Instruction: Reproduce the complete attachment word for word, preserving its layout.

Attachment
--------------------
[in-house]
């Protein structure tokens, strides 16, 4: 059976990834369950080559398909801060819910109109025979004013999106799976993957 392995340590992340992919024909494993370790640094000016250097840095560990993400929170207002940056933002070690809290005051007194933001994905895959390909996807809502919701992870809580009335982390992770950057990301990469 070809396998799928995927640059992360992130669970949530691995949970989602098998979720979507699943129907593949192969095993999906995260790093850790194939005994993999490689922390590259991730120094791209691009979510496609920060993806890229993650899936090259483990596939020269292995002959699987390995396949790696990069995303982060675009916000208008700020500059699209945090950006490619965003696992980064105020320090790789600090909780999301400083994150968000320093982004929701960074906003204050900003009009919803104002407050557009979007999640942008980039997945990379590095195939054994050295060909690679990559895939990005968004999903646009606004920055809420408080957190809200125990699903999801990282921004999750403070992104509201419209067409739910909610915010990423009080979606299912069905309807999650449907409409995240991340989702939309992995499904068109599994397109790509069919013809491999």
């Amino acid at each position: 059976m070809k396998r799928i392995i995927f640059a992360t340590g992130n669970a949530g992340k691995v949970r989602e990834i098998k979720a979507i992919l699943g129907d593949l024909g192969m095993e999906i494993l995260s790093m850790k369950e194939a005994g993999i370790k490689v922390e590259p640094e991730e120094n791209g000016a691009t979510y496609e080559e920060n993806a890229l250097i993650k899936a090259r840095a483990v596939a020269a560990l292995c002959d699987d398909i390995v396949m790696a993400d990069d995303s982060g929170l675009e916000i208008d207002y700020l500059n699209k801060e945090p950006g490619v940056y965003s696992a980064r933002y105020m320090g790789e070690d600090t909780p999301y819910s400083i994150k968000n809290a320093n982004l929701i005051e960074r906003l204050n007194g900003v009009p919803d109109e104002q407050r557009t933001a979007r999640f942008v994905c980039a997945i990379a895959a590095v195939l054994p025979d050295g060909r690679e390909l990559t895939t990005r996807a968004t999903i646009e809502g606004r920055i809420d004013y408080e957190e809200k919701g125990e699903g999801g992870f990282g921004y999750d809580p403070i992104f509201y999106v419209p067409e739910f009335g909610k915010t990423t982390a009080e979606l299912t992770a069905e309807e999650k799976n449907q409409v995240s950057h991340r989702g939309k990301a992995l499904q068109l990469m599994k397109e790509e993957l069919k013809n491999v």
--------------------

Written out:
[in-house]
């Protein structure tokens, strides 16, 4: 059976990834369950080559398909801060819910109109025979004013999106799976993957 392995340590992340992919024909494993370790640094000016250097840095560990993400929170207002940056933002070690809290005051007194933001994905895959390909996807809502919701992870809580009335982390992770950057990301990469 070809396998799928995927640059992360992130669970949530691995949970989602098998979720979507699943129907593949192969095993999906995260790093850790194939005994993999490689922390590259991730120094791209691009979510496609920060993806890229993650899936090259483990596939020269292995002959699987390995396949790696990069995303982060675009916000208008700020500059699209945090950006490619965003696992980064105020320090790789600090909780999301400083994150968000320093982004929701960074906003204050900003009009919803104002407050557009979007999640942008980039997945990379590095195939054994050295060909690679990559895939990005968004999903646009606004920055809420408080957190809200125990699903999801990282921004999750403070992104509201419209067409739910909610915010990423009080979606299912069905309807999650449907409409995240991340989702939309992995499904068109599994397109790509069919013809491999």
């Amino acid at each position: 059976m070809k396998r799928i392995i995927f640059a992360t340590g992130n669970a949530g992340k691995v949970r989602e990834i098998k979720a979507i992919l699943g129907d593949l024909g192969m095993e999906i494993l995260s790093m850790k369950e194939a005994g993999i370790k490689v922390e590259p640094e991730e120094n791209g000016a691009t979510y496609e080559e920060n993806a890229l250097i993650k899936a090259r840095a483990v596939a020269a560990l292995c002959d699987d398909i390995v396949m790696a993400d990069d995303s982060g929170l675009e916000i208008d207002y700020l500059n699209k801060e945090p950006g490619v940056y965003s696992a980064r933002y105020m320090g790789e070690d600090t909780p999301y819910s400083i994150k968000n809290a320093n982004l929701i005051e960074r906003l204050n007194g900003v009009p919803d109109e104002q407050r557009t933001a979007r999640f942008v994905c980039a997945i990379a895959a590095v195939l054994p025979d050295g060909r690679e390909l990559t895939t990005r996807a968004t999903i646009e809502g606004r920055i809420d004013y408080e957190e809200k919701g125990e699903g999801g992870f990282g921004y999750d809580p403070i992104f509201y999106v419209p067409e739910f009335g909610k915010t990423t982390a009080e979606l299912t992770a069905e309807e999650k799976n449907q409409v995240s950057h991340r989702g939309k990301a992995l499904q068109l990469m599994k397109e790509e993957l069919k013809n491999v």